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Animal by-products for feed

Supporting article
Chickens eating animal feed

Jedrejek et al. (2016) discusses the status of animal by-products in the feed industry within the European Union. This publication will form the basis of this article.

Animal-by-products can have adequate to high nutritional value and thus, can be fed to farm animals as a competitive alternative to traditional feedstuffs and/or as valuable supplements.

What are animal-by-products (ABP’s)?

ABP’s comprise materials and products originated from food producing animals not intended for human consumption. However they can be recycled for other purposes, such as: animal feed; organic fertilisers and soil improvers; technical products for leather; or for the chemical industry.

For example, during slaughter and processing between 32-48% of the weight of food-producing animals is removed. These residue materials include fat trims, meat viscera, blood, bones, feathers, hides and skins. Similarly, out of date food products no longer meant for consumption, i.e. food waste, may contain ingredients of animal origin (fat, milk, eggs, gelatine). Therefore, these materials are ABPs.

In general, ABPs present an economical source of important nutrients for livestock in an easily digestible form. In particular, they provide high quality protein with all of the essential amino acids; energy in the form of fats and carbohydrates; and vitamins and minerals, mainly phosphorus and calcium.

However, other factors such as palatability, possible contamination with pathogenic microbes or chemicals, and the effects on digestion, must also be carefully considered. In particular, a number of past food crises illustrate how unregulated and improper use of rendered animal products and food waste can have serious consequences to public health, with economic repercussions. Examples include: classic swine fever, avian influenza, bovine spongiform encephalopathy and dioxin contamination.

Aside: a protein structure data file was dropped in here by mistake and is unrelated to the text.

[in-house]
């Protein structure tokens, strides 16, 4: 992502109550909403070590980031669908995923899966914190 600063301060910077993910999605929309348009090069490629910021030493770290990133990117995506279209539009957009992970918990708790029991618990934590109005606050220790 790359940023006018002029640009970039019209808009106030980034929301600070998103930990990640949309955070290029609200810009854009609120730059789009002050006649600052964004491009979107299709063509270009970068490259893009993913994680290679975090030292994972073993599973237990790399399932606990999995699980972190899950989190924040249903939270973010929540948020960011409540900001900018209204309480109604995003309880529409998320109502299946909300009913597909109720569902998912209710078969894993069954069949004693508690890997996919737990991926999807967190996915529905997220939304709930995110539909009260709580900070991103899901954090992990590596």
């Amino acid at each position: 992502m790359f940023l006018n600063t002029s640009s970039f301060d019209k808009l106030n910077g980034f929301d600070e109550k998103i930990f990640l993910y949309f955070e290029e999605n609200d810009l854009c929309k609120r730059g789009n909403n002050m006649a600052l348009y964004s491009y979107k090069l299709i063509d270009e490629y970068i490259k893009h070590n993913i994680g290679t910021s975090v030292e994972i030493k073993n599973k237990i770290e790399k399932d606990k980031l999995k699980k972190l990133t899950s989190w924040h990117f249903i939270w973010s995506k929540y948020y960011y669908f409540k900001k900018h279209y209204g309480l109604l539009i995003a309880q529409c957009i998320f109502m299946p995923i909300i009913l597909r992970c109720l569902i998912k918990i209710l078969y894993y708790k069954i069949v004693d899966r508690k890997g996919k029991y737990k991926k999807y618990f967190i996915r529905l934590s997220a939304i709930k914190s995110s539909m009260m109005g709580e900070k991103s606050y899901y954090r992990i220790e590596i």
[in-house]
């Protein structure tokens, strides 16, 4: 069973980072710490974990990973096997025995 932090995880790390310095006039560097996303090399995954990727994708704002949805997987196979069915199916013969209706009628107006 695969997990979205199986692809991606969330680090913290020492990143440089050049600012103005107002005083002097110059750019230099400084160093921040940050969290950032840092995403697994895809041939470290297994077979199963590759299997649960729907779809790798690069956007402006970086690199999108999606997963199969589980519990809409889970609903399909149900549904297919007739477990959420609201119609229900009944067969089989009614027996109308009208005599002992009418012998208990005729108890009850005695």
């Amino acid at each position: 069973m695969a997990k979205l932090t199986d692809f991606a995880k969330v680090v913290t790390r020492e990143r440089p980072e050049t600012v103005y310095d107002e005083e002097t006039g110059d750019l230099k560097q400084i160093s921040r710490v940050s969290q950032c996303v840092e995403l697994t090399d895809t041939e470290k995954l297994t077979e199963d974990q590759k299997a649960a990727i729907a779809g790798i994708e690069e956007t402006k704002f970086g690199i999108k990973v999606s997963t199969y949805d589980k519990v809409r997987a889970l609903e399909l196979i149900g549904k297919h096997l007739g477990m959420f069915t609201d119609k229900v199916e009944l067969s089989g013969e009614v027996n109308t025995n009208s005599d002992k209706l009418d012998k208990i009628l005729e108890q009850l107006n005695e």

Such events highlight the importance of protection through EU feed and food legislation, stringent animal health control measures, quality management systems for feed and food (e.g. Good Manufacturing Practices, Hazard Analysis Critical Control Points) and alert systems such as the Rapid Alert System for Food and Feed (RASSF).

EU Legislation and future prospects on the use of ABP’s in animal feed

The use of ABPs in animal feed products is extensively regulated by the European Union, including Regulation 1069/2009 and Regulation 142/2011 (ABP Regulations), Regulation 999/2001 (TSE Regulation) and Regultion 183/2005 (Feed Hygiene Regulation).

ABPs are classified into three categories based on the risk they pose and the methods used to deal with them. Category 3 materials are described as those of a low risk, i.e. do not provide a direct threat to humans or animals. Materials include the parts of animals that have been passed as fit for human consumption but are not intended for consumption. This may be because they are parts of the animal we do not eat (e.g. hides, bones and feathers) or for commercial reasons. Food waste is also in the category.